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From: Peter Grandi <pg_lxra <at> lxra.for.sabi.co.UK>
Subject: Re: raid10 performance question
Newsgroups: gmane.linux.raid
Date: Tuesday 25th December 2007 19:08:15 UTC (over 9 years ago)
>>> On Sun, 23 Dec 2007 08:26:55 -0600, "Jon Nelson"
>>> <[email protected]> said:

> I've found in some tests that raid10,f2 gives me the best I/O
> of any raid5 or raid10 format.

Mostly, depending on type of workload. Anyhow in general most
forms of RAID10 are cool, and handle disk losses better and so

> However, the performance of raid10,o2 and raid10,n2 in
> degraded mode is nearly identical to the non-degraded mode
> performance (for me, this hovers around 100MB/s).

You don't say how many drives you got, but may suggest that your
array transfers are limited by the PCI host bus speed.

> raid10,f2 has degraded mode performance, writing, that is
> indistinguishable from it's non-degraded mode performance

> It's the raid10,f2 *read* performance in degraded mode that is
> strange - I get almost exactly 50% of the non-degraded mode
> read performance. Why is that?

Well, the best description I found of the odd Linux RAID10 modes
is here:


The key here is:

   "The driver also supports a "far" layout where all the drives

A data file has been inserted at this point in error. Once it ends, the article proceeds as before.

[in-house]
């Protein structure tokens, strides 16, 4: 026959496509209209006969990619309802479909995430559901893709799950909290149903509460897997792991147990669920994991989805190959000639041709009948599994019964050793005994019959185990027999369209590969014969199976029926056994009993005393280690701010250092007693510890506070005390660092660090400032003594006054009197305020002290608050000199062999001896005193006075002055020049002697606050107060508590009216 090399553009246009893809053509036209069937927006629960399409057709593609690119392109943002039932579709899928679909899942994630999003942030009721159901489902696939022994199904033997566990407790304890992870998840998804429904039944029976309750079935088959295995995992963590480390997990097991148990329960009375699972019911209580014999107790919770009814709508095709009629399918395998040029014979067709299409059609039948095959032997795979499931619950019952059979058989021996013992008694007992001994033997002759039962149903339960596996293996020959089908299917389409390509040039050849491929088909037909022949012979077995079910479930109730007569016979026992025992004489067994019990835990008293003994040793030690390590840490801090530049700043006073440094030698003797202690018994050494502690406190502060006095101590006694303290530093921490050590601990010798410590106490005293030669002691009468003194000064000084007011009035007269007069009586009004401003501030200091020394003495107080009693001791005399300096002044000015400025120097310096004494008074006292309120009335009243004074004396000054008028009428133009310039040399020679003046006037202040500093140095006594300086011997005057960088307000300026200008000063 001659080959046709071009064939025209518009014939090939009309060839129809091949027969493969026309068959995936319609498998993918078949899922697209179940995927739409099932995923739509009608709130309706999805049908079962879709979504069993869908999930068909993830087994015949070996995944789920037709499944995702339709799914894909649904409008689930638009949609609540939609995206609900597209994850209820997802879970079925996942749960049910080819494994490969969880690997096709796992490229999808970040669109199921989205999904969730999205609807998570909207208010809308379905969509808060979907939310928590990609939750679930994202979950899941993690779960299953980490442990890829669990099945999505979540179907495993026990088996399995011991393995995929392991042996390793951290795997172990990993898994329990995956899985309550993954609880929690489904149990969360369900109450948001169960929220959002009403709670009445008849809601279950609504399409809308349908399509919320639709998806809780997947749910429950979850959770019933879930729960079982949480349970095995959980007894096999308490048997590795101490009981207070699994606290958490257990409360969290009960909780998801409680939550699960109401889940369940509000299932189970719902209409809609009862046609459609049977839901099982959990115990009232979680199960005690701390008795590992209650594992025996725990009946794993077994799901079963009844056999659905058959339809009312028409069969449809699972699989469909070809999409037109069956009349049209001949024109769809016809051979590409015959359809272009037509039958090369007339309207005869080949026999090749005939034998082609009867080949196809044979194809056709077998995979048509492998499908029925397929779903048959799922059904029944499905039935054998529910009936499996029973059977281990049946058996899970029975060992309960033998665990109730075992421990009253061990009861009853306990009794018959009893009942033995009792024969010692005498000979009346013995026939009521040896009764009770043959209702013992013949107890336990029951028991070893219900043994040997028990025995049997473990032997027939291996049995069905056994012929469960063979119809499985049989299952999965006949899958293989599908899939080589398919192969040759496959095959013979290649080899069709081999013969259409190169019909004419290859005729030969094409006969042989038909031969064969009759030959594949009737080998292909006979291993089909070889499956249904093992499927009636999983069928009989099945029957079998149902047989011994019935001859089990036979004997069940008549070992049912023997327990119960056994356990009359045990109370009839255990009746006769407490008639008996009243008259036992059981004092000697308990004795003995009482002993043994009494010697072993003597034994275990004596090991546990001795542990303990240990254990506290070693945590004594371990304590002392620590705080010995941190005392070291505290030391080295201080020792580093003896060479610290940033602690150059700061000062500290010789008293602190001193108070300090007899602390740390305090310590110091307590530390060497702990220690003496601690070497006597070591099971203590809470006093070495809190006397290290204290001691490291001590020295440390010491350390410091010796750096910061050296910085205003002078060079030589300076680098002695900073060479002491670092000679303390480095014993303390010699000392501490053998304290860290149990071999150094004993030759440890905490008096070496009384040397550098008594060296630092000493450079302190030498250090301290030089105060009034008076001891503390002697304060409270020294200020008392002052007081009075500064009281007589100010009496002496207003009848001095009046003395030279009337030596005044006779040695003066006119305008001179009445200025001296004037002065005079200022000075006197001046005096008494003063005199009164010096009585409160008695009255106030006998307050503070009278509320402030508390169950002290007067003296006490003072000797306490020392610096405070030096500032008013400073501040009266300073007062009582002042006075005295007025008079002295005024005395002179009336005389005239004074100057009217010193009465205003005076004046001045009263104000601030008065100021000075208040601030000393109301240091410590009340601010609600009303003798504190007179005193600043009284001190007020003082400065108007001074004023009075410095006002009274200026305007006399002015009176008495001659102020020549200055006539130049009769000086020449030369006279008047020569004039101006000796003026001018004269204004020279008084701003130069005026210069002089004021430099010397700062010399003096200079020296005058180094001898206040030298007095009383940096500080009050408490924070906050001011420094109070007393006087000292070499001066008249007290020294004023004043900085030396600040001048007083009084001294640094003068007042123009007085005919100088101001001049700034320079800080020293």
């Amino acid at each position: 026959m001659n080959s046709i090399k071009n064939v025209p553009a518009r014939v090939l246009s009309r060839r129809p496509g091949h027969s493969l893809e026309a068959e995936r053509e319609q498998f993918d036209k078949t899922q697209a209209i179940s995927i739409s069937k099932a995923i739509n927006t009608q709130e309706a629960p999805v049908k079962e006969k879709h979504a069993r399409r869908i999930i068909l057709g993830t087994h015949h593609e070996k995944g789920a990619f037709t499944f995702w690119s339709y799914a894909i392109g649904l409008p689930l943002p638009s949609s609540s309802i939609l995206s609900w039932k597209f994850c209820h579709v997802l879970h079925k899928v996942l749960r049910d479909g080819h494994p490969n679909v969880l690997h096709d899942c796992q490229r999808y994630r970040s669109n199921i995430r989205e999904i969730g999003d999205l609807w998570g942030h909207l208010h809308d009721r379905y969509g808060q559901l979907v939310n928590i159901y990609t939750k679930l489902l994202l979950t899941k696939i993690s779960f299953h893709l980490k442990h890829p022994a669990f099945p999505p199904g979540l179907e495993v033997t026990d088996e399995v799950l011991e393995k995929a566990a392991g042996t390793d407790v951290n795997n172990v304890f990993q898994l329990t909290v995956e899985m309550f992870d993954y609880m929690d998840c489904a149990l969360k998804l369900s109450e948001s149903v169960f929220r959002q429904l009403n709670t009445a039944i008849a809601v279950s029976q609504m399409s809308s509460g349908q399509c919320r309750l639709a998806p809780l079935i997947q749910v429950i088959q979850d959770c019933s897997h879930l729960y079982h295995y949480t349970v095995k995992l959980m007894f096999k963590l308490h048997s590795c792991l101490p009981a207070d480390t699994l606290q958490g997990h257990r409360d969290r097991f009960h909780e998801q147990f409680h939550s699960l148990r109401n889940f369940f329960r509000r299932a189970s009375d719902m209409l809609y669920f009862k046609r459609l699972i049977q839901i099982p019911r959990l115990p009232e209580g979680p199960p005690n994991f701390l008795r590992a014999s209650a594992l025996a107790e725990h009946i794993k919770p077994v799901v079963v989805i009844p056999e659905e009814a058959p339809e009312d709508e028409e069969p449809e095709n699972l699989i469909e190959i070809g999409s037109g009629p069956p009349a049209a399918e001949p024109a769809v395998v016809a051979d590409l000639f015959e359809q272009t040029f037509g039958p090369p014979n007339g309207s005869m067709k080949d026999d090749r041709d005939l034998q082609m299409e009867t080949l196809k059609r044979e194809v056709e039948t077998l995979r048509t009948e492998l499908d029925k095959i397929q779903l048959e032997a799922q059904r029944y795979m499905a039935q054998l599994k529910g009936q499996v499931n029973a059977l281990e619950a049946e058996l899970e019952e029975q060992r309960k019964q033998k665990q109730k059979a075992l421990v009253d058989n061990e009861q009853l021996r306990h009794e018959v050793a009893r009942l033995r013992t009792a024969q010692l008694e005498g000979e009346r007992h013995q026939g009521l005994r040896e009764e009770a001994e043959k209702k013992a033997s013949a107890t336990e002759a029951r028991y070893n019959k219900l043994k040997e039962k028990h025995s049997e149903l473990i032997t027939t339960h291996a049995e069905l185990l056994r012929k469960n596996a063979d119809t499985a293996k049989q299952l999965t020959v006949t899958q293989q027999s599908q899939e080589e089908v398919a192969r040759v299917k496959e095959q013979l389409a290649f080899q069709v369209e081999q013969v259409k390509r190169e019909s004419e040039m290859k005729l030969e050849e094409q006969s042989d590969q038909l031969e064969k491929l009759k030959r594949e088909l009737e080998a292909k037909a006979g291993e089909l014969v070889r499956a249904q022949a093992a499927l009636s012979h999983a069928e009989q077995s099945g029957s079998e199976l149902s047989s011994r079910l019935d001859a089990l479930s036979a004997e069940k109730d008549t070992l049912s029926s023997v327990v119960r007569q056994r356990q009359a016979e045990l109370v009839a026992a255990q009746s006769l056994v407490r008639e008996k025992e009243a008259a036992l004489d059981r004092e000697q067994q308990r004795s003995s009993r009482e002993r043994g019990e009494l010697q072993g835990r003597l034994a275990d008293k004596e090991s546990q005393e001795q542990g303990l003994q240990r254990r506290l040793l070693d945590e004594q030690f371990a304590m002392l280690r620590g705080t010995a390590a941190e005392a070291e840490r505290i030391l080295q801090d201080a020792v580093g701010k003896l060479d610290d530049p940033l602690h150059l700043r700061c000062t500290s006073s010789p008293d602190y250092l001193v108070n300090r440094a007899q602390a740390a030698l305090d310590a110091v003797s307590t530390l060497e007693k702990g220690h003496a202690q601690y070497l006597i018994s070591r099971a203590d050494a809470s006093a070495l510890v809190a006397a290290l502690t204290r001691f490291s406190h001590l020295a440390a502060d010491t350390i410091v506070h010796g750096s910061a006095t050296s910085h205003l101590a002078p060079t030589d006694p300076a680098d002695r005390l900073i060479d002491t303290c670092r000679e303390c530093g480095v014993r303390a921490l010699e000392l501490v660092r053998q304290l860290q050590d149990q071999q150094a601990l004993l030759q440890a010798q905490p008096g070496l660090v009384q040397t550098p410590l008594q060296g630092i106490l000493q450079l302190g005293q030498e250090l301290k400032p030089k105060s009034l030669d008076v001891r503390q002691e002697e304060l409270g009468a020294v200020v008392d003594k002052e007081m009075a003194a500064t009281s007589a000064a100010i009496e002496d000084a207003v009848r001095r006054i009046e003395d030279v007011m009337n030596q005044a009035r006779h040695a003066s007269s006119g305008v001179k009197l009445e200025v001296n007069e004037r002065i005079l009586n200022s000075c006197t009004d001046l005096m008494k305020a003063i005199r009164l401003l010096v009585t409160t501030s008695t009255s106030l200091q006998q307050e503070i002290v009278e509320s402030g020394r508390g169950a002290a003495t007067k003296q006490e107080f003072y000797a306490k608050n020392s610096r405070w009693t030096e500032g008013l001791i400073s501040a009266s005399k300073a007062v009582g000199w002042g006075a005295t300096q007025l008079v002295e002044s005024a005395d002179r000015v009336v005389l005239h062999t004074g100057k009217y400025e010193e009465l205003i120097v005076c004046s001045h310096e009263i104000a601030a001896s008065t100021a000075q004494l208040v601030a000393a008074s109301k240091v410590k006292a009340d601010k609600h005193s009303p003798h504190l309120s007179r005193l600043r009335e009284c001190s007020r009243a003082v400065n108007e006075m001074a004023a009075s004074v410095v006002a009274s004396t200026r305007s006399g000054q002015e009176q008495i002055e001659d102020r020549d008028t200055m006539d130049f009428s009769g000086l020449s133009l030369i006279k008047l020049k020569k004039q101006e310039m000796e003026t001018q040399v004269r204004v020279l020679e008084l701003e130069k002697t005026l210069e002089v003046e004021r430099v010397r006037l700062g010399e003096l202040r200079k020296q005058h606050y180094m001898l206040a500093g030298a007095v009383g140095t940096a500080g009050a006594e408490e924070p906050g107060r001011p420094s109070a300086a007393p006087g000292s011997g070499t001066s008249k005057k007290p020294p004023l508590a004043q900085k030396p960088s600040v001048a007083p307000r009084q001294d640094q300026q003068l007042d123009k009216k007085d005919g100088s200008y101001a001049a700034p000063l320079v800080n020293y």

are divided into f sections."

Now when there are two sections as in 'f2', each block will be
written to a block in the first half of the first disk and to
the second half of the "next" disk.

Consider this layout for the first 4 blocks on 2x2 layout
compared to the standard layout:

  A B C D       A B C D

  1 2 3 4	1 1 2 2
  . . . .	3 3 4 4
  . . . .
  . . . .
  4 1 2 3       
  . . . .
  . . . .
  . . . .

This means that with the far layout one can read blocks 1,2,3,4
at the same speed as a RAID0 on the outer cylinders of each
disk; but if one of the disks fails, the mirror blocks have to
be read from the inner cylinders of the next disk, which are
usually a lot slower than the outer ones.

Now, there is a very interesting detail here: one idea about
getting a fast array is to take make it out of large high
density drives and just use the outer cylinders of each drive,
thus at the same time having a much smaller range of arm travel
and higher transfer rates.

The 'f2' layout means that (until a drive fails) for all reads
and for "short" writes MD is effectively using just the outer
half of each drive, *as well as* what is effectively a RAID0

  Note that the sustained writing speed of 'f2' is going to be
  same *across the whole capacity* of the RAID. While the
  sustained write speed of a 'n2' layout will be higher at the
  beginning and slower at the end just like for a single disk.

Interesting, I hadn't realized that, even if I am keenly aware
of the non uniform speeds of disks across cylinders.
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